- FALL/WINTER 2012
- Spatz and Steinberg's '1921' is Awarded the 2011 Seymour Medal
- Christina Kahrl Seymour conference keynote speaker follow-up interview with Steve and Lyle for ESPN
I'm glad you stopped by www.stevesteinberg.net. This site focuses on my research, writing and publishing, most of which revolve around the history of our National Pastime, the game of Baseball.
As I approached the age of 50, my world turned upside down when my career in retail came to an end. It was then that I discovered my passion for baseball's past, especially the people who took part in it. Within each one of them lies a story of significance and a vital part of the game's memories. My role has been to help rekindle those memories, to bring them back to life.
(l-r), Toni, Mollett (Casey Stengel's grandniece), Dave Kaplan (Director of Yogi Berra Museum and Learning Center), Yogi Berra (seated), and Steve Steinberg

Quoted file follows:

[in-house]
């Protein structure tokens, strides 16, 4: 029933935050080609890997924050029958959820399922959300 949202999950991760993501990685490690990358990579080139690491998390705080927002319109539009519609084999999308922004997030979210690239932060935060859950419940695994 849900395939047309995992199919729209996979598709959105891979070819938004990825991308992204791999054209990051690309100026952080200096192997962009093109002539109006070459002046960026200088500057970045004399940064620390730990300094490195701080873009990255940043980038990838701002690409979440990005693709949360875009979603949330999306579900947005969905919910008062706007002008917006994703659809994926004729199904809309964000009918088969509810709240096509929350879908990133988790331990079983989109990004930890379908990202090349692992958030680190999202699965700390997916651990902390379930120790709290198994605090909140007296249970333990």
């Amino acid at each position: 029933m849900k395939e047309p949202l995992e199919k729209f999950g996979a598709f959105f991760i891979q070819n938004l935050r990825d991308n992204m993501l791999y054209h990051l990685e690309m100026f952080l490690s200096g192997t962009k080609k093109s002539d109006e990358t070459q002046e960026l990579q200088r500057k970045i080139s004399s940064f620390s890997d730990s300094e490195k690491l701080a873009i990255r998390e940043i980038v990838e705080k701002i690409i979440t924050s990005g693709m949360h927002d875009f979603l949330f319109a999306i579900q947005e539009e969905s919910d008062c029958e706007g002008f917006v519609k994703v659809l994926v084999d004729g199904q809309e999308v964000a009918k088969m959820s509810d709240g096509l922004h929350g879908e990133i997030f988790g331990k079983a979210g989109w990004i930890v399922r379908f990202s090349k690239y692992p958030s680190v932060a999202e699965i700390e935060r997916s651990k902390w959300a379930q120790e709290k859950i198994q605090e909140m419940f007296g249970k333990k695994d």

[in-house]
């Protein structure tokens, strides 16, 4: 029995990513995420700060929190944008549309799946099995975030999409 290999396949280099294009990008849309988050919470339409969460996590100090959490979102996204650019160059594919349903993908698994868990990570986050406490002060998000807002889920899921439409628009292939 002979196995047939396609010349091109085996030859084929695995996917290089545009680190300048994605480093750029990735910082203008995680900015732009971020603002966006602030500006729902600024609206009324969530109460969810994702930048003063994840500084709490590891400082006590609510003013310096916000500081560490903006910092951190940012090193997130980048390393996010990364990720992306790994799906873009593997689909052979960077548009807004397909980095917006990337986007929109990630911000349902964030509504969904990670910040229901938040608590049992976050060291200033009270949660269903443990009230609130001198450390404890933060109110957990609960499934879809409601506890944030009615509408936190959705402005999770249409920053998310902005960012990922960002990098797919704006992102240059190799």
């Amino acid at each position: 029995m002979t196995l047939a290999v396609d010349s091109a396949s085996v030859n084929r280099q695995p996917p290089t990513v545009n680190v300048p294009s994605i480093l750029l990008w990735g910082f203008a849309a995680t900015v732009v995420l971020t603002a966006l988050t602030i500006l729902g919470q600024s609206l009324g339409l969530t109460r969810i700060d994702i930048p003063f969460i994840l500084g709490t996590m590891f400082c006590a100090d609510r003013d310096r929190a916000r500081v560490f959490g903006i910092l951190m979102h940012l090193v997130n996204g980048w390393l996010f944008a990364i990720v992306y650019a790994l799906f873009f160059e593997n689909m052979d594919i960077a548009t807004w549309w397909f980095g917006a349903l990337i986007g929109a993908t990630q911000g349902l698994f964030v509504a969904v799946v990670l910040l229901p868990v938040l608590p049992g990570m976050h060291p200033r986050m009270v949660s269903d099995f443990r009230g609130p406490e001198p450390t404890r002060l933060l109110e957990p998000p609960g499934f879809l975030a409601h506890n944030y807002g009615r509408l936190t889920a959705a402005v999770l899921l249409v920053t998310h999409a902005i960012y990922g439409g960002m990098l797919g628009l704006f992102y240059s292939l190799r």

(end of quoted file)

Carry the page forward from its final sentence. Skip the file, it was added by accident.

Time travel is possible. Don't let anyone tell you otherwise. Whether you access it from a book, photograph, film, web site, or the Dakota apartments, it can be done. Time and Again. It takes a special mix of believing and suspending belief. The rewards are beyond measure.
In the past few years, I have made acquaintances with people in their 80s and 90s, who remember baseball in the 1920s. New friends, old friends. They are not simply links to the past; they facilitate my travel to that past.
Many of my friends do indeed live in the `teens and 1920s. I visit their world with respect and awe. It is a world of a stick and a ball and a vast expanse of grass. While things around the ballpark have changed beyond belief, the world within has stayed the way it was.
Books, articles, and research projects are taking shape in my mind every day. I hope you stay here a while and see what I see, a timeless world of a perfect game, and the people who took part in it.